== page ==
Storm in a Saucer

Have you ever wanted to control the weather? Well now you can create your very own storm in a saucer!

Australian Curriculum links

  • Science > Chemical Sciences > Year 2 > ACSSU031
  • Science > Chemical Sciences > Year 6 > ACSSU095

You'll need

  • saucer or small plastic plate
  • full cream milk
  • food colouring (three colours)
  • detergent in a small cup
  • toothpick

Try this

  1. Pour some full cream milk into the dip of the saucer.
  2. Carefully place one drop of each type of food colouring into the milk, making sure the drops are in different locations.
  3. Dip the toothpick into the detergent and use the toothpick to place a drop of detergent next to each drop of food colouring.
  4. Observe what happens.

Further investigation

Repeat the experiment using skim milk. Why do you think the results were different?

What's happening?

Milk is made up of mostly water and small amounts of proteins and fat globules. Water usually doesn't mix with oil or fats, however, proteins in the milk help blend the water and fat together in a stable solution known as an 'emulsion'. Adding a drop of detergent breaks the chemical bonds in the emulsion causing the fats and proteins to move around. This movement helps make little currents in the milk, which we can see using the food dye.

Like proteins, detergents can also help fats and water mix together. They do this by forming little pockets of detergent called 'micelles' that the fat globules can sit inside. Adding the detergent to the milk makes micelles form around the fat globules, which changes the size and number of fat globules within the milk. As the fats and detergent rush around the milk to try and set up this new arrangement, the food dye is pushed around and makes the swirling patterns.

But why does the big swirling pattern spread out from the middle of the detergent drop? It's because the detergent breaks the surface tension of the milk. Surface tension is like a very thin skin that forms on the top of all liquids. Milk has a very high surface tension because little bits of milk called 'molecules' hold onto each other very tightly. But, as soon as detergent enters the milk, the detergent molecules settle on the surface, pushing apart the milk molecules. This reduces the surface tension at that point, and causes a wave of milk to rush to the edge of the saucer. You can imagine the milk on the surface like a tightly stretched piece of balloon rubber. If you poke a hole in the middle, the rubber will quickly be pulled away from the centre as the rubber around it snaps back. In the milk, it is this fast wave which starts the milk moving in the swirling pattern we see.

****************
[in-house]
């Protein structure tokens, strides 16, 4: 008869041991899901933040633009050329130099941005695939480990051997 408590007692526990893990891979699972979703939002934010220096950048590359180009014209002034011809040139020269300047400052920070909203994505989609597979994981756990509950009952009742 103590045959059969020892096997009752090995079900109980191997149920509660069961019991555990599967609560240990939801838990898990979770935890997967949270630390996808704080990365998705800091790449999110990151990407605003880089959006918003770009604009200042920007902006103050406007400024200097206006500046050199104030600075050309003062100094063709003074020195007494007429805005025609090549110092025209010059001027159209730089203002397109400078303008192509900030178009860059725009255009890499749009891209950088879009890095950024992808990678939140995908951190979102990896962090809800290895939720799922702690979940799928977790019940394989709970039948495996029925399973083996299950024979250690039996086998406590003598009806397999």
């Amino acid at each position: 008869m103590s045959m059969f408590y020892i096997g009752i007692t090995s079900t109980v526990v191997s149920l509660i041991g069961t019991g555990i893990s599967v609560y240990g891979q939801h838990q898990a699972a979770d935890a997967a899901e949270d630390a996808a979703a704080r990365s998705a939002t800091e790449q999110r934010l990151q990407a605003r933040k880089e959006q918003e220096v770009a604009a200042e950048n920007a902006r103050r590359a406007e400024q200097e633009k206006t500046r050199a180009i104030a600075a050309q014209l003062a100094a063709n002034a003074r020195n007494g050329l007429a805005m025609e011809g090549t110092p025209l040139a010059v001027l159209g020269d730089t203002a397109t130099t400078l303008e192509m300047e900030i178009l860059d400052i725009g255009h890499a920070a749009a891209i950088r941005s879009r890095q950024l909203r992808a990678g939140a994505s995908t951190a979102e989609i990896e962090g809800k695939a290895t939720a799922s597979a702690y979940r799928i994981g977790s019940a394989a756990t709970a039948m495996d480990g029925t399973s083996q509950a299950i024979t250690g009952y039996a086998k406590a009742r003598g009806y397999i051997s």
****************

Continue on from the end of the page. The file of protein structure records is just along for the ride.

Further information

Mayonnaise is an emulsion that has been around for 254 years! Most food historians believe it was invented by the French and purely by accident. Apparently after the Duke of Richelieu captured the Spanish city of Mahon, a victory feast was planned in his honour. His head chef was advised to make a sauce of cream and eggs but he realised there was no cream left in the kitchen. As it was the year 1756 and he couldn't just nip down to the local supermarket, he had to think very quickly on his feet. He used olive oil instead of cream and voila, a new food sensation was born. The special sauce was named "Mahonnaise" in honour of the Duke's victory over the town of Mahon.